15. In certain other instances, and notably in 24, 35, and 45, there is no substantial evidence of property to be divided, and in the most recent cases of all, 52-60, there is only one witness who speaks in their support, although it is plain that there must have been others who could have spoken upon thematter, It ought not, of course, to be assumed that a custom fails because certain of the instances brought forward in its support may be referable to other causes than thecustom relied upon; nor again, because in certain respects some of the witnesses may be found untrustworthy.
16. But there is one outstanding circumstance in the present case which their Lordships think demands attention. Mir Rustom Khan is the admitted head of theRustomanis. he is a man of position and authority, and he says in plain terms that 'there is no such custom amongst our families by which daughtors and sisters are excluded from inheritance. They get their share of inherianoe according to Mahomedan law.
17. He is supported by other witnesses, of whom thelearned Trial Judge says that they are all witnesses of high position, and that there seems no special reason why they should combine to give falso evidence on behalf of the defendants, although he adds that Mir Rustom Khan was not on good terms with the plaintiff, and inclined to exaggerate his evidence. But the learned Judge declines to accept the view that these important witnesses are committing perjury, and the statement which he thinks shows a tendency to bias in favour of the defence is a statement which may well have been misunderstood. Mir Rustom Khan was speaking of the religion of the deceased, and stated that whenever a Sunni entered his house he had it washed three times. As the servants were Sunnis the learned Judge thinks that this is a clear improbability. It appears to their Lordships quite possible that Mir Rustom Khan was only referring to people of a similar social standing to the deceased, who, it is not unreasonable to assume, would not pay the same attention to the religion of his servants that he might to the religion of his friends. But however this may be , Rustom Khan can have been under no misapprehension upon the question of this custom. If he did not know of it it may be safo to say that it did not exist. If he did know of it he could not have denied the knowledge without deliberate untruth, which thero is no reason to impute to his evideuce.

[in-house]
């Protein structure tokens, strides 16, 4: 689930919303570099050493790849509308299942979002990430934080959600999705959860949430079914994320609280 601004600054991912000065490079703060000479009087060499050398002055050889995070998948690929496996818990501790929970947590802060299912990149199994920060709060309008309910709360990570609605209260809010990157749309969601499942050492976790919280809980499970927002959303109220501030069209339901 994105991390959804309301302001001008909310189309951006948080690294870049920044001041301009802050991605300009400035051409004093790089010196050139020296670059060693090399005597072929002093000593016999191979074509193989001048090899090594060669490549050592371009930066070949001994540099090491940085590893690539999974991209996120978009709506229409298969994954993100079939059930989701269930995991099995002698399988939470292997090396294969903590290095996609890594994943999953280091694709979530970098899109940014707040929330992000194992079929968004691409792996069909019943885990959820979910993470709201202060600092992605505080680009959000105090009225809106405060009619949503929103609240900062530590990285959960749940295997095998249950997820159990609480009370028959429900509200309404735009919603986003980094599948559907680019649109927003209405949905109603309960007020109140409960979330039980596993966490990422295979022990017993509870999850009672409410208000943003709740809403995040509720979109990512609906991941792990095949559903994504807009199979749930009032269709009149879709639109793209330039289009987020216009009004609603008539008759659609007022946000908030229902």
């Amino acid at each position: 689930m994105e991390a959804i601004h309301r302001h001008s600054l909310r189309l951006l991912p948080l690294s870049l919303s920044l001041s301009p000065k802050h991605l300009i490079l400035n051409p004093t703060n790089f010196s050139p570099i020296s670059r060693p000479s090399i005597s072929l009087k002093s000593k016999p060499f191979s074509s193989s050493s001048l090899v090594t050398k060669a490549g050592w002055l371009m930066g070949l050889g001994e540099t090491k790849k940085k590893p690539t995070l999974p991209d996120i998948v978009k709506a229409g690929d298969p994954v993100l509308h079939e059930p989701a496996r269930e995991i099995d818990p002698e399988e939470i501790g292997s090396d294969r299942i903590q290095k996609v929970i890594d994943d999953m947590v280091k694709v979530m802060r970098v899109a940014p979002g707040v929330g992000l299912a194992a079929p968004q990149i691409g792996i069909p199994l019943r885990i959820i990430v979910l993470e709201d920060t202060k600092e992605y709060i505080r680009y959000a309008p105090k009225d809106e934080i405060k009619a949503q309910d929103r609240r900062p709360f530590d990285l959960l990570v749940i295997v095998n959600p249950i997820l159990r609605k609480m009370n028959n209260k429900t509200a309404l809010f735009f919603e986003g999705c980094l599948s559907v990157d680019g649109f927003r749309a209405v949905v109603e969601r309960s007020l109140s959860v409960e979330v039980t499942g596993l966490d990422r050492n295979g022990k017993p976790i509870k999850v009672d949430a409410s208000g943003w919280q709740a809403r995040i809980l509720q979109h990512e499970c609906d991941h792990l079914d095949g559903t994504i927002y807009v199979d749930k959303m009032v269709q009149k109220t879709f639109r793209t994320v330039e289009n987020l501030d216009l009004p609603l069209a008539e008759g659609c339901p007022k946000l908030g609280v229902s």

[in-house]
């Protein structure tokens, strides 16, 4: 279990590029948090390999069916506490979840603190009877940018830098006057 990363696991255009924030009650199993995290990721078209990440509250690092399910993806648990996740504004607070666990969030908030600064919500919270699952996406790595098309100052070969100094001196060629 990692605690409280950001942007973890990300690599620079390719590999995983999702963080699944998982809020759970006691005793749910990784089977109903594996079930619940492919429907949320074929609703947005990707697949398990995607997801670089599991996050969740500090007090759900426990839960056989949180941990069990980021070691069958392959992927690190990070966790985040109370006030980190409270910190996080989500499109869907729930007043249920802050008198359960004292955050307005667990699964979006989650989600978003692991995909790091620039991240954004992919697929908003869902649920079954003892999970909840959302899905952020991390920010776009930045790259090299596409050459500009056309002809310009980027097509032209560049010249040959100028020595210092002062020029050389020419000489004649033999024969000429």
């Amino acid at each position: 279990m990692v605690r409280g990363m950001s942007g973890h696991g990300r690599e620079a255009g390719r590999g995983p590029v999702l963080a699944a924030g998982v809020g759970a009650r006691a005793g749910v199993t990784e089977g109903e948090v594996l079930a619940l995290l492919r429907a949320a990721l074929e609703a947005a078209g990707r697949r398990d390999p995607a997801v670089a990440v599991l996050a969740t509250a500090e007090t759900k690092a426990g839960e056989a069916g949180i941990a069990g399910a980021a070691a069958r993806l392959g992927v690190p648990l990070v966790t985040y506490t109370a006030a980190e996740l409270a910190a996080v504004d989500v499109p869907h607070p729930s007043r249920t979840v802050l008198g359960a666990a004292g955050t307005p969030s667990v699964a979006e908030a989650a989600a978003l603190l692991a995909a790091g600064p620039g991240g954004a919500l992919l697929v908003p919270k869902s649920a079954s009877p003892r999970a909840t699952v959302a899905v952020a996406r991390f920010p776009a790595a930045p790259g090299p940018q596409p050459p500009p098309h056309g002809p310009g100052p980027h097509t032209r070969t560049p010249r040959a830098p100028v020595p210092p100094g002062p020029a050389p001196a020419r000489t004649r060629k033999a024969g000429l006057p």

18. There is, however, one instance in connection with his testimony which does need some further consideration. Mir Validad Khan, who was the paternal uncle of Rustom Khan, died leaving three sons and six daughters. Mir Rustom Khan was asked to determine how the estate should be divided among the three sons, and he made an award, effecting this division. It is suggested that if no such custom as that alleged existed he must have known that he was making an improper division of the property. Their Lordships do not think this is the only and necessary inference. He was never asked to determine the rights as between the brothers and the sisters, but merely how to divide the property among the brothers themselves, and it may well be that he assumed that arrangements had been made with the sisters which rendered it unnecessary for him to consider anything more than the actual point that he was called upon to determine. He also speaks to a matter, to which constant reference is made by the witnesses, and that is that the question of inheritance is decided in each family, either by a family council or by the head of the family. This is an extremely probable explanation of many of the instances in the present case, and if it be accepted it destroys the custom, because the division made according to the wishes of the members of a family council is certainly not the custom on which the plaintiff relies.